The ginger (Zingiberaceae) family is full of outstanding children. Many of whom have been widely used as spices or flavoring agents due to their aromatic odors and pungent and spicy taste. Some of them have been used in cosmetics and dyes, while others have been used as beautiful ornamental flowering plants. In recent years, turmeric, a member of the exceptional ginger family, has become a popular ingredient in many food items and tea blends.
Turmeric is native to Southeast Asia and is grown commercially in that region, primarily in India. Turmeric might have become the “it” herb here only several years ago, but it has actually been around thousands of years. The use of turmeric dates back nearly 4000 years in India where it was used as a culinary spice. Its rhizome (underground stem) is the part that is usually used in food, traditional medicine and tea.
There are white turmeric (Curcuma zedoaria) and rare black turmeric (Curcuma caesia) which are less popular and are cultivated less. There is also wild turmeric (Curcuma aromatic) which is used widely as a natural cosmetic to apply on the skin for beauty enhancement. The turmeric that we usually find in food and tea nowadays is Curcuma longa, or for us (non-scientific) end consumers the yellow kind and the red kind! (Red turmeric is not exactly red but actually has an orange to deep orange colored flesh. It is supposed to be sweeter than yellow turmeric.)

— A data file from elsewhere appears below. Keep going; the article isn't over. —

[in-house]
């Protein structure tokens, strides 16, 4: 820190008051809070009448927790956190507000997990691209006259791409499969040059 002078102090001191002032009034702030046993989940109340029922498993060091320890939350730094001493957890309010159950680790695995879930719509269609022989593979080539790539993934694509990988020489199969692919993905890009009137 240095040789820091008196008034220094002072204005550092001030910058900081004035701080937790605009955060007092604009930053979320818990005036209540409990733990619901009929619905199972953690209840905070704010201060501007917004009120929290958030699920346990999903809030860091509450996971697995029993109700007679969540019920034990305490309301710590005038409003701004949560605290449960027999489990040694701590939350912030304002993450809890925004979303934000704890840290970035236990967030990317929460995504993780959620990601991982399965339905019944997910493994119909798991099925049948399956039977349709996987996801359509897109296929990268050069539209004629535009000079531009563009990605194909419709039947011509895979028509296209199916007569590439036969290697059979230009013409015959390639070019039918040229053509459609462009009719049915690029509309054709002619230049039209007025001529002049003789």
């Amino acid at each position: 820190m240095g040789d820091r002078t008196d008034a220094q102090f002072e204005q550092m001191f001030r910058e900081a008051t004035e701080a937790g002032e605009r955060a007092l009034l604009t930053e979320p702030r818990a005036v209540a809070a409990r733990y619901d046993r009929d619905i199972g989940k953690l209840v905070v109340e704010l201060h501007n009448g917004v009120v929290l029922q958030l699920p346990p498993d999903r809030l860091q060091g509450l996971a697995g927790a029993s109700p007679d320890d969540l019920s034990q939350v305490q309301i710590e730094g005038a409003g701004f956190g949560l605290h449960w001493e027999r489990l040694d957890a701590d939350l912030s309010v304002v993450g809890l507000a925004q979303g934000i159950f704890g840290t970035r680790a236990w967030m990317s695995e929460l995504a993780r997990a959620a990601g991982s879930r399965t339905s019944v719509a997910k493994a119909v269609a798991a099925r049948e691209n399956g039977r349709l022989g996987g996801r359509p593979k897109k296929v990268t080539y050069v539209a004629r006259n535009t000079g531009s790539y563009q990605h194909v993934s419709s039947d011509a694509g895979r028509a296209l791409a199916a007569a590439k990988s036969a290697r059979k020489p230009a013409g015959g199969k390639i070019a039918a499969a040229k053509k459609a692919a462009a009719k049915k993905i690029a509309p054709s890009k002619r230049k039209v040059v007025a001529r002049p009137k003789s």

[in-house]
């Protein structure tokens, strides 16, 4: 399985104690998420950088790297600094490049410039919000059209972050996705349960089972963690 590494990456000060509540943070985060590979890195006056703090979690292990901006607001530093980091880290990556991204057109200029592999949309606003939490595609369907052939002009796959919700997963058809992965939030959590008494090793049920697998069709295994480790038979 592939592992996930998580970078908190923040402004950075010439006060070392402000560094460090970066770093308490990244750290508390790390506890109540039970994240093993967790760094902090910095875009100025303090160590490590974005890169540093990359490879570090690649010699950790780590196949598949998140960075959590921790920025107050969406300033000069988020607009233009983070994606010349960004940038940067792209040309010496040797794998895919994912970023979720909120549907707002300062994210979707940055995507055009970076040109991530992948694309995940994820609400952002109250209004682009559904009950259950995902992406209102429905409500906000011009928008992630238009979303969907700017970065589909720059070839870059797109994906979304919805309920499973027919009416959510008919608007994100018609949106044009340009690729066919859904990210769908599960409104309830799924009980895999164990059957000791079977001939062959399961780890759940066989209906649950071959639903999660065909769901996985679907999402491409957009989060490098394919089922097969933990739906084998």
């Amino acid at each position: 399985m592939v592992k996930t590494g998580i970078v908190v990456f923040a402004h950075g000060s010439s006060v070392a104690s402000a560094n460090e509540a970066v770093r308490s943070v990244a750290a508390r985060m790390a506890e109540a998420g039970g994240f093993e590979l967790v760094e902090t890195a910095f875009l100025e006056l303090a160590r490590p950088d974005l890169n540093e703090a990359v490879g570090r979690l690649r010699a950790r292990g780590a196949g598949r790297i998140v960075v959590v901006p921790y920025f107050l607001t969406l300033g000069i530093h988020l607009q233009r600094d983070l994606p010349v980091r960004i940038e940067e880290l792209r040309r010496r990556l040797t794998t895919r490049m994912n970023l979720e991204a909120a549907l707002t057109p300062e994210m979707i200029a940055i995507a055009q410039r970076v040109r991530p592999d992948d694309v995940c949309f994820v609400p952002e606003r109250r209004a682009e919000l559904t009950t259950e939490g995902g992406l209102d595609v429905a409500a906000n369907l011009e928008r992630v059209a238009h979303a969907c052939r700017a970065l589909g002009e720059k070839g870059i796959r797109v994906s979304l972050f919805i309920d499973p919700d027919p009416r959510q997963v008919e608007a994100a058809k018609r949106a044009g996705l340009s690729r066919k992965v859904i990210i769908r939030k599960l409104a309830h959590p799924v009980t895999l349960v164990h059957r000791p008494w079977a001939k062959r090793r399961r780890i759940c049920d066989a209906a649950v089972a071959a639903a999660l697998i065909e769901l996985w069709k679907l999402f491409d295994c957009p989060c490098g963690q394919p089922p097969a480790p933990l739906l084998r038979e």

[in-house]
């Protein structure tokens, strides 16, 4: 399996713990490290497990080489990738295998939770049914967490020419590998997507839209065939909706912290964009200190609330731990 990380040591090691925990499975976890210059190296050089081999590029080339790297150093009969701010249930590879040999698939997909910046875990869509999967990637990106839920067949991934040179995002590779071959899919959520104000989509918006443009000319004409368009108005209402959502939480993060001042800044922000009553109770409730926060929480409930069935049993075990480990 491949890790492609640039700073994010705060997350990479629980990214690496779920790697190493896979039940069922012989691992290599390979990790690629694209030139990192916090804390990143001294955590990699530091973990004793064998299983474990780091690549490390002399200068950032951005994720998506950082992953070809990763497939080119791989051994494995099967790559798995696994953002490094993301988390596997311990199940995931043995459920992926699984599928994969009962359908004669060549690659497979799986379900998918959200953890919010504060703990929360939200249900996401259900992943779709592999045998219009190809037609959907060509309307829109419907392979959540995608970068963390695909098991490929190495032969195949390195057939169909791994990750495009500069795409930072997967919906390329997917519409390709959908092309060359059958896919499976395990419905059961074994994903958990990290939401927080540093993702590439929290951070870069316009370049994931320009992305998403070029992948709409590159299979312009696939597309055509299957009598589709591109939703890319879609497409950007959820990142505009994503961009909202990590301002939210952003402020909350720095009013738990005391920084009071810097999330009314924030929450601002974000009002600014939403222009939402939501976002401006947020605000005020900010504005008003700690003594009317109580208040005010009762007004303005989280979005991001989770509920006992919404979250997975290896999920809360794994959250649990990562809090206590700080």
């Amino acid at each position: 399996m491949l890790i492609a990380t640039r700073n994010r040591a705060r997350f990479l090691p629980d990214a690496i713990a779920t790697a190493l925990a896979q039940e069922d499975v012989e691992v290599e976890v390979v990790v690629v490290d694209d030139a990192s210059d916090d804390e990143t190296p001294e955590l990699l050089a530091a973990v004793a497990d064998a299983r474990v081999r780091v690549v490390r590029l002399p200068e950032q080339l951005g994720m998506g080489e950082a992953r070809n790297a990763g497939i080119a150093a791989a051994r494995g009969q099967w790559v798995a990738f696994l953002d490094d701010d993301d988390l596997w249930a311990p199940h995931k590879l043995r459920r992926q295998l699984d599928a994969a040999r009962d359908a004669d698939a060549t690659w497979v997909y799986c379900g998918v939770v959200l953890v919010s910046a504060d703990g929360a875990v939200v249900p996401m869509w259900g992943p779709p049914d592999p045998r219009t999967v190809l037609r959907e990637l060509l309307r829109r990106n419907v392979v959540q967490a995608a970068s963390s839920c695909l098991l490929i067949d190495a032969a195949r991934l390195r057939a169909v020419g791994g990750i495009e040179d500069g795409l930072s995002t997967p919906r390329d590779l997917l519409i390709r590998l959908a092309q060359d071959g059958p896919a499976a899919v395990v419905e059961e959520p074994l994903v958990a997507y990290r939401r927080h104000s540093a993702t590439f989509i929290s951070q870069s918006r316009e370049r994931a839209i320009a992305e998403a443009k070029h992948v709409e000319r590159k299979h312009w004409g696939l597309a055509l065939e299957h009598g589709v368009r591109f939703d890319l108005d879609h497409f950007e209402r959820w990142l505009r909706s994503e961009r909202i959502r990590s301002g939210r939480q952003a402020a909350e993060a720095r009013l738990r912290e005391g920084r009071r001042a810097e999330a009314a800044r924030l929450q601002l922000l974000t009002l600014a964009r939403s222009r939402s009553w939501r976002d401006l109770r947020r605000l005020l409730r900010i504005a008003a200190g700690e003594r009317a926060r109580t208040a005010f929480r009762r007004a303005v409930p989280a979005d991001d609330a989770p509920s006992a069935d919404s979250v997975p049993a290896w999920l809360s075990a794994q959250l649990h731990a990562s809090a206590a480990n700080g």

Turmeric has an earthy aroma, and its flavor profile is slightly peppery and bitter, with a subtle ginger taste. When used in cooking, it pairs well with chicken and fish. It is often added to lentil and rice dishes, and it can add flavor to vinaigrettes, soups, or stews. It is also a main ingredient in curry powder. Golden milk, a traditional Indian drink, has become many people’s favorite. In its simplest form, it is a blend of hot milk and ground turmeric.
This ancient spice has been celebrated for centuries as both food and medicine. Historically, turmeric was used in Indian as well as Eastern Asian medical systems, such as traditional Chinese medicine. In India, it was traditionally used for disorders of the skin, upper respiratory tract, joints, and digestive system. Today, turmeric is promoted as a dietary supplement for a variety of conditions including arthritis, digestive disorders, respiratory infections, allergies, liver disease, depression, and many others.
Turmeric has natural anti-inflammatory compounds called curcuminoids. It is said that their anti-inflammatory properties rival those found in ibuprofen. The main composition of curcuminoid, curcumin also supplies turmeric its vibrant color.
Given its supposed health benefits and unique flavor, turmeric has become a popular ingredient in many food items and tea blends. As we are trying to stay healthy during the pandemic, why don’t we add a little turmeric into our diet? It will at least spice up our meals!
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